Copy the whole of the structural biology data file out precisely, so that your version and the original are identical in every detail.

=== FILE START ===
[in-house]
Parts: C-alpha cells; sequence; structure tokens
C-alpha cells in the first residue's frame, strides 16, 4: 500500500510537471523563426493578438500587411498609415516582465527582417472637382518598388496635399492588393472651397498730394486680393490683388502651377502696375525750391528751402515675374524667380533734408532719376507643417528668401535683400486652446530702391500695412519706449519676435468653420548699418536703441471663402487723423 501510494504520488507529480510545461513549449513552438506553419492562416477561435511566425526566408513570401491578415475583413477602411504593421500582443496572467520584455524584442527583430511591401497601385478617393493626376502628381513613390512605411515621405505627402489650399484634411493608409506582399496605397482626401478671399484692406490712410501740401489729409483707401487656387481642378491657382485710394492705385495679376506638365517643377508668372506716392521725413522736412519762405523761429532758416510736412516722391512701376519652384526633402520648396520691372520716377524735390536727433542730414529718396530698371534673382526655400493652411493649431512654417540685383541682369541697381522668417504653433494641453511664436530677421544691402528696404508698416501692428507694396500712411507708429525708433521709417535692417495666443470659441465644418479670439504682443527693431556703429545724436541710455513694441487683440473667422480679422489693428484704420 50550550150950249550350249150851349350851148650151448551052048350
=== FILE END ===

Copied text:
[in-house]
Parts: C-alpha cells; sequence; structure tokens
C-alpha cells in the first residue's frame, strides 16, 4: 500500500510537471523563426493578438500587411498609415516582465527582417472637382518598388496635399492588393472651397498730394486680393490683388502651377502696375525750391528751402515675374524667380533734408532719376507643417528668401535683400486652446530702391500695412519706449519676435468653420548699418536703441471663402487723423 501510494504520488507529480510545461513549449513552438506553419492562416477561435511566425526566408513570401491578415475583413477602411504593421500582443496572467520584455524584442527583430511591401497601385478617393493626376502628381513613390512605411515621405505627402489650399484634411493608409506582399496605397482626401478671399484692406490712410501740401489729409483707401487656387481642378491657382485710394492705385495679376506638365517643377508668372506716392521725413522736412519762405523761429532758416510736412516722391512701376519652384526633402520648396520691372520716377524735390536727433542730414529718396530698371534673382526655400493652411493649431512654417540685383541682369541697381522668417504653433494641453511664436530677421544691402528696404508698416501692428507694396500712411507708429525708433521709417535692417495666443470659441465644418479670439504682443527693431556703429545724436541710455513694441487683440473667422480679422489693428484704420 50550550150950249550350249150851349350851148650151448551052048350